The tunnel walls around my holster seat are bathed a sulfurous
yellow by a corona of lights. The reach of the light fades as I look
up the thin vertical shaft Ive carved today. Above, precious helium-3
glimmers like liquid silver, but Im looking at the shadows, looking
for the pitvipers that curl through the darkness seeking the warmth
of my drill. Theyll eat into your suit too, bite through the shell
and then try to burrow into the warmest place they nd, usually
your belly, so they can lay their eggs. Ive been bitten before. Still
dream of the beastblack, like a thick tendril of oil. They can get
as wide as a thigh and long as three men, but its the babies we fear.
They dont know how to ration their poison. Like me, their ances-
tors came from Earth, then Mars and the deep tunnels changed
them.
It is eerie in the deep tunnels. Lonely. Beyond the roar of the drill,
I hear the voices of my friends, all older. But I cannot see them a
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RED RI SI NG | 5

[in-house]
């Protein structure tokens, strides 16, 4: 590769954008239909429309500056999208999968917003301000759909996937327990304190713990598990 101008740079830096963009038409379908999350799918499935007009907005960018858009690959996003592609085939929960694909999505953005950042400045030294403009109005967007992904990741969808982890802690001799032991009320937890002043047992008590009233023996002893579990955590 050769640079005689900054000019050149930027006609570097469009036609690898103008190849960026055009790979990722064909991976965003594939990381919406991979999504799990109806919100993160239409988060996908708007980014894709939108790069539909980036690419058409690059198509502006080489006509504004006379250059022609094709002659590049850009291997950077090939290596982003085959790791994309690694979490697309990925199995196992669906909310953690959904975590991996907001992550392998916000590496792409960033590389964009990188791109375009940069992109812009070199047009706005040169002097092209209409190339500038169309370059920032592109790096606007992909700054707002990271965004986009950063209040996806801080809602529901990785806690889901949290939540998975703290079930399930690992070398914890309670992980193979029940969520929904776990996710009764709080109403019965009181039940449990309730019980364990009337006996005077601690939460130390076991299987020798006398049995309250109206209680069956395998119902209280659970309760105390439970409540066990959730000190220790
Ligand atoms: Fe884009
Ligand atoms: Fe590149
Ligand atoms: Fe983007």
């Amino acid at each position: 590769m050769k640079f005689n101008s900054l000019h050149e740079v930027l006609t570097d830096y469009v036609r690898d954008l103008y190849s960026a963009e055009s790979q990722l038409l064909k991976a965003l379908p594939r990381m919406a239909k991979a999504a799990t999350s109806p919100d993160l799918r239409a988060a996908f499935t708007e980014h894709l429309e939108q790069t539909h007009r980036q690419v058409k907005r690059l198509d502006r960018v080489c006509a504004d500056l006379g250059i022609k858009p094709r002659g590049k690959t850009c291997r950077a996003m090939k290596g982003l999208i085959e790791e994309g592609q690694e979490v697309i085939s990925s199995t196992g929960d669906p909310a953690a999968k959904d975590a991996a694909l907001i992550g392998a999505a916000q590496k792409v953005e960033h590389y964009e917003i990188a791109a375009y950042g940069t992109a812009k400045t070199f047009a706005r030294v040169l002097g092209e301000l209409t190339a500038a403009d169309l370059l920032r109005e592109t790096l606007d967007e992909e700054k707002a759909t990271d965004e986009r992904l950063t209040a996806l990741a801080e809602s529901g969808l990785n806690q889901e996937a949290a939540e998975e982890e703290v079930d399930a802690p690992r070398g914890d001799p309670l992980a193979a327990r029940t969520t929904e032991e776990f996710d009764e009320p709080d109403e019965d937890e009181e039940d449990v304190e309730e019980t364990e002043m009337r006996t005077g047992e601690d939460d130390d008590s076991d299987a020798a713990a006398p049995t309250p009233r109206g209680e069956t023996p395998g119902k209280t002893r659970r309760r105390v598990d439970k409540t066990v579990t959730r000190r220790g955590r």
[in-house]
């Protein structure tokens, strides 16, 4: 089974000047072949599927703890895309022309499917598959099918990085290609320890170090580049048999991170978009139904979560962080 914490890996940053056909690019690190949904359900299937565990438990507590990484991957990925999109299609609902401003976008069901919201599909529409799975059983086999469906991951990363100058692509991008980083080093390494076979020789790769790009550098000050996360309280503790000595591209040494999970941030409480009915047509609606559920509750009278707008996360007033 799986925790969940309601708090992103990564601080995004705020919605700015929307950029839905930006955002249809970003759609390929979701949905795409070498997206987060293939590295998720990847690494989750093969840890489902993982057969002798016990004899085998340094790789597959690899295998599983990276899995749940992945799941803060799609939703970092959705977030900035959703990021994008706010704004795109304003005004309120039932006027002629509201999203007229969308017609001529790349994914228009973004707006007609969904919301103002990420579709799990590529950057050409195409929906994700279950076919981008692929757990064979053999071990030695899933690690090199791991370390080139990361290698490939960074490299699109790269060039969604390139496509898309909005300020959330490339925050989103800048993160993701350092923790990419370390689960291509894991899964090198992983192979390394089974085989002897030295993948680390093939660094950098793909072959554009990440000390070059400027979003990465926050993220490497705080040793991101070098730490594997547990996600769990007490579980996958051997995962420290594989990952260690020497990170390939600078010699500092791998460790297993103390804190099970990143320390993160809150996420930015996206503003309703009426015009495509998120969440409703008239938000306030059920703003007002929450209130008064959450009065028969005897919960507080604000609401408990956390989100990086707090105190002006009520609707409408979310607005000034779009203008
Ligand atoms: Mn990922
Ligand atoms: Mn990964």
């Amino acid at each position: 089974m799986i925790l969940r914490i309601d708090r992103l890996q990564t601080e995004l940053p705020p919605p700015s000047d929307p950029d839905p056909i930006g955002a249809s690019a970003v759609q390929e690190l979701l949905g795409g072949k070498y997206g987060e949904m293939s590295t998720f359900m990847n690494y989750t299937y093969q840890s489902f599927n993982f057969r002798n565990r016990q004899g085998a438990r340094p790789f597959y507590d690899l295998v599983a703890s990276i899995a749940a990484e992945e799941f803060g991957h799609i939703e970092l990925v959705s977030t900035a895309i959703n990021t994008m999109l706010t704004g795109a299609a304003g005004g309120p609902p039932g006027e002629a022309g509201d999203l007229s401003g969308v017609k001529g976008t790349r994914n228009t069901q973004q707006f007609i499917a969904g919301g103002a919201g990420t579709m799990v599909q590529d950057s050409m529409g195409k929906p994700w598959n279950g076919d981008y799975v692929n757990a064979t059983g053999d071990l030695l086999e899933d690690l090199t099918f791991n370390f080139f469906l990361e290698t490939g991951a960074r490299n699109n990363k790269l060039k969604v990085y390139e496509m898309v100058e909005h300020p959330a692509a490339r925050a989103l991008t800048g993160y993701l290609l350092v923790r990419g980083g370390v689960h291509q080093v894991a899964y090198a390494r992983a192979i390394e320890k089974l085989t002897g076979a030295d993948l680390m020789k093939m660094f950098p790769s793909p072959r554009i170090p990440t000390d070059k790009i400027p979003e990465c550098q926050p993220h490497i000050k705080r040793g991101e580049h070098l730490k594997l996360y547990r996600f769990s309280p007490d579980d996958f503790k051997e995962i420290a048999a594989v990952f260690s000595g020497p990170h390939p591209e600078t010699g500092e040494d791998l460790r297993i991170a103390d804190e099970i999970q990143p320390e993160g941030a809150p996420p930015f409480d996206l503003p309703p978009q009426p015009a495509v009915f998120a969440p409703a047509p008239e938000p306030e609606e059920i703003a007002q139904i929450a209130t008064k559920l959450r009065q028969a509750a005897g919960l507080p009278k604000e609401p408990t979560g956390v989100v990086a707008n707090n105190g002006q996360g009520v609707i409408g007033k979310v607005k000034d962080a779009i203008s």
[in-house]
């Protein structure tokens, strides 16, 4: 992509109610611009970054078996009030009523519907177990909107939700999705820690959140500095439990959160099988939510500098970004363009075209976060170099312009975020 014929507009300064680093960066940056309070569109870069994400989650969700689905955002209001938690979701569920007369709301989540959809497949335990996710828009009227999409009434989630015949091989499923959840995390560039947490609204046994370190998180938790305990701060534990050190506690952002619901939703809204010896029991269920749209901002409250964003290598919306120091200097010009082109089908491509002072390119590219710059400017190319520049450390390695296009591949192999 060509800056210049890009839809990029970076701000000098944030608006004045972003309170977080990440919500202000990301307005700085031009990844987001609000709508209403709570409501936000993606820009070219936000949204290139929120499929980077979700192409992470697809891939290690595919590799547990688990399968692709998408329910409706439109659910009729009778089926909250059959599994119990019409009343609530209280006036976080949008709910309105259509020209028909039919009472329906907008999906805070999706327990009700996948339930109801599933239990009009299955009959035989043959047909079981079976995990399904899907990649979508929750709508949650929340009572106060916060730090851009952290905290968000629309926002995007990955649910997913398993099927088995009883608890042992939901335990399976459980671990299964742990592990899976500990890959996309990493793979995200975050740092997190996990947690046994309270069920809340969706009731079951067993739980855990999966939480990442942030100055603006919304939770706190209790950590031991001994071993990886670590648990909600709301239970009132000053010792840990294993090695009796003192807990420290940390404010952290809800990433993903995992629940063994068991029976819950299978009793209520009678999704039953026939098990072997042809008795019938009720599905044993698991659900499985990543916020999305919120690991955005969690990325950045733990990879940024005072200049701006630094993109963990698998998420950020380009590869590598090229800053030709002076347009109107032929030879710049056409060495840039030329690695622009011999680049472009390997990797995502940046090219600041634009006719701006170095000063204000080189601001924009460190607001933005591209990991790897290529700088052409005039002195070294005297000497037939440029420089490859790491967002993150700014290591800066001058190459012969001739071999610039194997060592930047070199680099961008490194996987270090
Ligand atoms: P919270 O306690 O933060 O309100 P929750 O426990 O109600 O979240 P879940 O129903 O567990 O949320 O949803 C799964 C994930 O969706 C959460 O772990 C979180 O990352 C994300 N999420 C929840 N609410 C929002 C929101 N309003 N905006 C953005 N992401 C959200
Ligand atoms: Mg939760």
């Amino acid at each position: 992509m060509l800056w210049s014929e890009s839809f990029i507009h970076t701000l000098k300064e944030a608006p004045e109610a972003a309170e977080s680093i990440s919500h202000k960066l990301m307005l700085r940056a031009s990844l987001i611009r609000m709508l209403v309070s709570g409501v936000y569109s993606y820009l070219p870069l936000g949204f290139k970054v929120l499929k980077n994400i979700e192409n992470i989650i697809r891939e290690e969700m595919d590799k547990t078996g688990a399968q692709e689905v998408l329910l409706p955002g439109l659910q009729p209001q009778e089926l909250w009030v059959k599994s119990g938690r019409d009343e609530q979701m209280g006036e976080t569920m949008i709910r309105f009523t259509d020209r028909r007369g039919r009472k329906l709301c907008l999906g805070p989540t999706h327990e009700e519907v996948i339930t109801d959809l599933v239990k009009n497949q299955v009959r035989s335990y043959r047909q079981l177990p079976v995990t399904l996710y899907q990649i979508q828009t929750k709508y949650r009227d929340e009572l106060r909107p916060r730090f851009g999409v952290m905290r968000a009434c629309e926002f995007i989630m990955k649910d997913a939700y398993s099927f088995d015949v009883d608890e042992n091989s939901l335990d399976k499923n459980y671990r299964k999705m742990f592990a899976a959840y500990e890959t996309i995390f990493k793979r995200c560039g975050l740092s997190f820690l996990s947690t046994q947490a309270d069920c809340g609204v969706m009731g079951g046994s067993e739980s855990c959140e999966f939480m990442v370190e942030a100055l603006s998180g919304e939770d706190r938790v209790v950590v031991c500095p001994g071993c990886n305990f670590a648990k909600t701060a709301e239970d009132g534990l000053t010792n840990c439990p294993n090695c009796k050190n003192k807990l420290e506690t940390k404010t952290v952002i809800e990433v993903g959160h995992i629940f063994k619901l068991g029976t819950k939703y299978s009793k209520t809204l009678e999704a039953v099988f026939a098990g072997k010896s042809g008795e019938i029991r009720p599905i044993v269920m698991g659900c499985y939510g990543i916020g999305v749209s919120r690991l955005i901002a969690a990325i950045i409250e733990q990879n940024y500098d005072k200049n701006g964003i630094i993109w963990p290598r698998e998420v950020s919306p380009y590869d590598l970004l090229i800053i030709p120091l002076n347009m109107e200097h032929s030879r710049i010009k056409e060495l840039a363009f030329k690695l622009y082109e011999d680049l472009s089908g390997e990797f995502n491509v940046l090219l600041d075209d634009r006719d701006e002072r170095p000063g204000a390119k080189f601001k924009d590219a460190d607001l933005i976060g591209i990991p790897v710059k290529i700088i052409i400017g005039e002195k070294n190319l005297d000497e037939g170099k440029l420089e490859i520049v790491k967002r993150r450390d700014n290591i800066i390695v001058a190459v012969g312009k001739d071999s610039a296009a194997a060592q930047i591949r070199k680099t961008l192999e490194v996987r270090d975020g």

half klick above me in the darkness. They drill high above, near the
mouth of the tunnel that Ive carved, descending with hooks and
lines to dangle along the sides of the tunnel to get at the small veins
of helium-3. They mine with meter-long drills, gobbling up the
chaf. The work still requires mad dexterity of foot and hand, but
Im the earner in this crew. I am the Helldiver. It takes a certain
kindand Im the youngest anyone can remember.
Ive been in the mines for three years. You start at thirteen. Old
enough to screw, old enough to crew. At least thats what Uncle
Narol said. Except I didnt get married till six months back, so I
dont know why he said it.
Eo dances through my thoughts as I peer into my control display
and slip the clawDrills ngers around a fresh vein. Eo. Sometimes
its dif cult to think of her as anything but what we used to call her
as children.